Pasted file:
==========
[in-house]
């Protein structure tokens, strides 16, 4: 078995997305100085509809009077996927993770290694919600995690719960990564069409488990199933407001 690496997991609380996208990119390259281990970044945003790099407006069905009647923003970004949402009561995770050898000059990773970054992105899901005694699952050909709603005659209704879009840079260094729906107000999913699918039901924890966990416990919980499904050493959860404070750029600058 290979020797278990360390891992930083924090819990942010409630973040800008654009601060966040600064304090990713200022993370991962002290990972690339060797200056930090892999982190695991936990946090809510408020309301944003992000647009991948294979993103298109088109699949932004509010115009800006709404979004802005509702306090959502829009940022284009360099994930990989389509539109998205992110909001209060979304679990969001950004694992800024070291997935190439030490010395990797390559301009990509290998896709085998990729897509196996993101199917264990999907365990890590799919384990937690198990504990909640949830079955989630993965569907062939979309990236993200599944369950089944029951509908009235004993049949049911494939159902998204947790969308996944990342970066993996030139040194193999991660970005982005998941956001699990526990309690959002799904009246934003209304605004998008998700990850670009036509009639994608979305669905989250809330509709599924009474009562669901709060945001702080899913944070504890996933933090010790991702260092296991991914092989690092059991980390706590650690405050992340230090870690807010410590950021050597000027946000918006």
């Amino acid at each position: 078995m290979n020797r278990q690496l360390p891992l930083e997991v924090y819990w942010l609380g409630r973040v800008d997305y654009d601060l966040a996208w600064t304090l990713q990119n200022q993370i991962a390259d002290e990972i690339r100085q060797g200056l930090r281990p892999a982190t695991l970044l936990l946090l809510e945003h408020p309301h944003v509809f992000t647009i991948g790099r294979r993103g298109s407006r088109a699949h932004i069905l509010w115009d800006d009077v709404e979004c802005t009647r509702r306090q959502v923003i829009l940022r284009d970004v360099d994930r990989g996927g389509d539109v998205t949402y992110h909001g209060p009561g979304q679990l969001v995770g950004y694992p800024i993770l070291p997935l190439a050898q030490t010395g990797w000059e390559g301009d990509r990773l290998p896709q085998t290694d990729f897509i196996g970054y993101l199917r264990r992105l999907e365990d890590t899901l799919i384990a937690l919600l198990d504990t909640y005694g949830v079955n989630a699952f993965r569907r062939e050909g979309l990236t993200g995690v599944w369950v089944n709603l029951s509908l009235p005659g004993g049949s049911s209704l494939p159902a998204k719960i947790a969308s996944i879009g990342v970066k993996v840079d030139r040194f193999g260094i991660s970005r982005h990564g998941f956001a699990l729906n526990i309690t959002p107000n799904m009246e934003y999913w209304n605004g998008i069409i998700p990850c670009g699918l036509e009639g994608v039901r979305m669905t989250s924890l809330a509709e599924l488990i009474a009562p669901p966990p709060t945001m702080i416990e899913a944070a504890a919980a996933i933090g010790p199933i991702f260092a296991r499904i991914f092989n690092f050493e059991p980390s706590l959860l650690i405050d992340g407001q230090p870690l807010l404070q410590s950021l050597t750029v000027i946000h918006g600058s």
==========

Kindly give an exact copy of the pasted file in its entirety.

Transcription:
[in-house]
């Protein structure tokens, strides 16, 4: 078995997305100085509809009077996927993770290694919600995690719960990564069409488990199933407001 690496997991609380996208990119390259281990970044945003790099407006069905009647923003970004949402009561995770050898000059990773970054992105899901005694699952050909709603005659209704879009840079260094729906107000999913699918039901924890966990416990919980499904050493959860404070750029600058 290979020797278990360390891992930083924090819990942010409630973040800008654009601060966040600064304090990713200022993370991962002290990972690339060797200056930090892999982190695991936990946090809510408020309301944003992000647009991948294979993103298109088109699949932004509010115009800006709404979004802005509702306090959502829009940022284009360099994930990989389509539109998205992110909001209060979304679990969001950004694992800024070291997935190439030490010395990797390559301009990509290998896709085998990729897509196996993101199917264990999907365990890590799919384990937690198990504990909640949830079955989630993965569907062939979309990236993200599944369950089944029951509908009235004993049949049911494939159902998204947790969308996944990342970066993996030139040194193999991660970005982005998941956001699990526990309690959002799904009246934003209304605004998008998700990850670009036509009639994608979305669905989250809330509709599924009474009562669901709060945001702080899913944070504890996933933090010790991702260092296991991914092989690092059991980390706590650690405050992340230090870690807010410590950021050597000027946000918006």
């Amino acid at each position: 078995m290979n020797r278990q690496l360390p891992l930083e997991v924090y819990w942010l609380g409630r973040v800008d997305y654009d601060l966040a996208w600064t304090l990713q990119n200022q993370i991962a390259d002290e990972i690339r100085q060797g200056l930090r281990p892999a982190t695991l970044l936990l946090l809510e945003h408020p309301h944003v509809f992000t647009i991948g790099r294979r993103g298109s407006r088109a699949h932004i069905l509010w115009d800006d009077v709404e979004c802005t009647r509702r306090q959502v923003i829009l940022r284009d970004v360099d994930r990989g996927g389509d539109v998205t949402y992110h909001g209060p009561g979304q679990l969001v995770g950004y694992p800024i993770l070291p997935l190439a050898q030490t010395g990797w000059e390559g301009d990509r990773l290998p896709q085998t290694d990729f897509i196996g970054y993101l199917r264990r992105l999907e365990d890590t899901l799919i384990a937690l919600l198990d504990t909640y005694g949830v079955n989630a699952f993965r569907r062939e050909g979309l990236t993200g995690v599944w369950v089944n709603l029951s509908l009235p005659g004993g049949s049911s209704l494939p159902a998204k719960i947790a969308s996944i879009g990342v970066k993996v840079d030139r040194f193999g260094i991660s970005r982005h990564g998941f956001a699990l729906n526990i309690t959002p107000n799904m009246e934003y999913w209304n605004g998008i069409i998700p990850c670009g699918l036509e009639g994608v039901r979305m669905t989250s924890l809330a509709e599924l488990i009474a009562p669901p966990p709060t945001m702080i416990e899913a944070a504890a919980a996933i933090g010790p199933i991702f260092a296991r499904i991914f092989n690092f050493e059991p980390s706590l959860l650690i405050d992340g407001q230090p870690l807010l404070q410590s950021l050597t750029v000027i946000h918006g600058s």